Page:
We're seeing why (one of the reasons anyway) one of Scott's first efforts was to expand our supreme court (by double) and have it so the governor gets to appoint the additional jurists. Thankfully that was one of his first and most significant failures. I shudder to think where we'd be otherwise.

Ian McColgin
01-01-2016, 07:57 AM
Fairness. A bold challenge the glib generalities of which fall apart when we get out the maps.

I first got into being part of the process when our state legislature, a corrupt one-party (in name) set of fiefdoms, gerrymandered the congressional districts with the goal of getting rid of Congressman Gerry Studds, Democrat, liberal and first openly gay congressman. In a charming historical irony, Studds was named in honor of his ancestor, that Governor Gerry whose name graced Nast's cartoon that invented the term Gerrymander.

But I digress. The general standard was that to the extent possible, districts should be of similar population size, with boundaries that make sense in terms of historic, political and/or natural communities and features. The devil is in the details. Just to take that part of the Barnstable precinct map - that could affect the racial composition of the town council - the historic concentrations of black and Cape Verdian people was split three ways but the simple solution to that made absolutely no neighborhood sense.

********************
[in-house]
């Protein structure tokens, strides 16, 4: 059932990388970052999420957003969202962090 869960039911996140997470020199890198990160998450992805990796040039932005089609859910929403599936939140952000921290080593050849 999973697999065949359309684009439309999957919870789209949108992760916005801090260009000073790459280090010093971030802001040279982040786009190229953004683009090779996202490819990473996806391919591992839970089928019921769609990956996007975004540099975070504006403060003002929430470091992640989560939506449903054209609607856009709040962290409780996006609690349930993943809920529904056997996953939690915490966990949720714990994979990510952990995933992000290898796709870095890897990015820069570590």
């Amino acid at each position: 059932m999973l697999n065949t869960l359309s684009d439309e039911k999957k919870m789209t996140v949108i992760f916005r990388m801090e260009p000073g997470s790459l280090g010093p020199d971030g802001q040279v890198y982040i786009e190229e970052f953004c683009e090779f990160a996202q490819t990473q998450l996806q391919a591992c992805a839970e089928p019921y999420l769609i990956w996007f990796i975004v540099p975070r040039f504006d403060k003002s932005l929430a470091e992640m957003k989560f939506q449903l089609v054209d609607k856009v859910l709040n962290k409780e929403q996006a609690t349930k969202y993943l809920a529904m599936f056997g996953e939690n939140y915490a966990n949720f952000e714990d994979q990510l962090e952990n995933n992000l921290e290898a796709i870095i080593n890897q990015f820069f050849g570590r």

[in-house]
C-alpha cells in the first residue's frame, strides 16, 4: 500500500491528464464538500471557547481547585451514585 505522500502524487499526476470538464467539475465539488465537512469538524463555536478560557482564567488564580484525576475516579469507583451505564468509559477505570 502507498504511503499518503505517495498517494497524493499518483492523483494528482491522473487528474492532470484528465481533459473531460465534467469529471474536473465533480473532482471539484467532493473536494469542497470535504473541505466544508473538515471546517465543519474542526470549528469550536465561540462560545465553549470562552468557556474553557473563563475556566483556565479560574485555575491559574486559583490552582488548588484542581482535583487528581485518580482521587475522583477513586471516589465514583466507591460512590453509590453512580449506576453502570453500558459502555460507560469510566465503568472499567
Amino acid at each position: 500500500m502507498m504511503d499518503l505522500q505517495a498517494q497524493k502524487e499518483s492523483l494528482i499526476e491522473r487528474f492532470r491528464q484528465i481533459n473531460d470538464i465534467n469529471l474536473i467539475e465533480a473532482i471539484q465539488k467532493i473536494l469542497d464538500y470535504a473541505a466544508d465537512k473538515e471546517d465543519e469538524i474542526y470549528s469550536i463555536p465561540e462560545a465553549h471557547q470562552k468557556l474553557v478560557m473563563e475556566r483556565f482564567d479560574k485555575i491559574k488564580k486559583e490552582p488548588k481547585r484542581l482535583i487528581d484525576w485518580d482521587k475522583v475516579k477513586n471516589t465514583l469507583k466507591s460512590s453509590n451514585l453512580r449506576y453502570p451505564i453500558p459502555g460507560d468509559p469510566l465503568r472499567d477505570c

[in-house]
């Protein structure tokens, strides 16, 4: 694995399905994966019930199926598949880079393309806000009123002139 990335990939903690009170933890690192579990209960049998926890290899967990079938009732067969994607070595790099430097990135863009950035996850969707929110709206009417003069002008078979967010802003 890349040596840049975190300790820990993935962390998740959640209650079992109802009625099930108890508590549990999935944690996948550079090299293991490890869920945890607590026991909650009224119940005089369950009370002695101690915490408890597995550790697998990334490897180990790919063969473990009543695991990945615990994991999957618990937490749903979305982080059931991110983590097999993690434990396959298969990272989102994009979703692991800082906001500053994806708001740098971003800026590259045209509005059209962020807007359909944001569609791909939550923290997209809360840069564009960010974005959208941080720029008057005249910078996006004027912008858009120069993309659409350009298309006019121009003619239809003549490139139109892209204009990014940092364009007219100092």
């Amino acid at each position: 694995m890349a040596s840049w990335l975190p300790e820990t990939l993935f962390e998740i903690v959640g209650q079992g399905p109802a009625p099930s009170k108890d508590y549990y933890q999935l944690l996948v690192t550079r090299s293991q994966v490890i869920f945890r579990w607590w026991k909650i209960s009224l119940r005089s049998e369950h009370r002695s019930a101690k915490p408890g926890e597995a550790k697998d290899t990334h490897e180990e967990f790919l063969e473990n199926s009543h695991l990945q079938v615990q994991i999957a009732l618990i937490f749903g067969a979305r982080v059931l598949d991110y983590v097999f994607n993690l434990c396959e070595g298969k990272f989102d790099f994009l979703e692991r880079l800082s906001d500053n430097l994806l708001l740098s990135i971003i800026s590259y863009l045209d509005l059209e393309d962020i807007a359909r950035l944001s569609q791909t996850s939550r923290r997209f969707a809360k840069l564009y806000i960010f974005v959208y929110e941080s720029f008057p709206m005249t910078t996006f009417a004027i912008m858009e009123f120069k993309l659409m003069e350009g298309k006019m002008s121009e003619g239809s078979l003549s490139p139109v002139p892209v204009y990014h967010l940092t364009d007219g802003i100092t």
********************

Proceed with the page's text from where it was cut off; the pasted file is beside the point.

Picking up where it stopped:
In the end it comes down to building by building, voter address by voter address, negotiation between people who know the ground and who are willing to put aside their own partisan agendae for a system that's a bit crazy and strange on its best days.

The point is that it won't really be done for you. Not by some magical all-fair judiciary. Not by a god-king. Like all politics, we get what we deserve and if we don't participate (voting being the bare minimal threshold of civic duty) people seeking their own gain will. No one can be involved in everything, just as no soldier fights every battle of the war. Except John Wayne of course. Do your part. Fight the enemy in front of you and don't whine. Best you can do.

John Smith
01-01-2016, 08:40 AM
Father Time has proven this.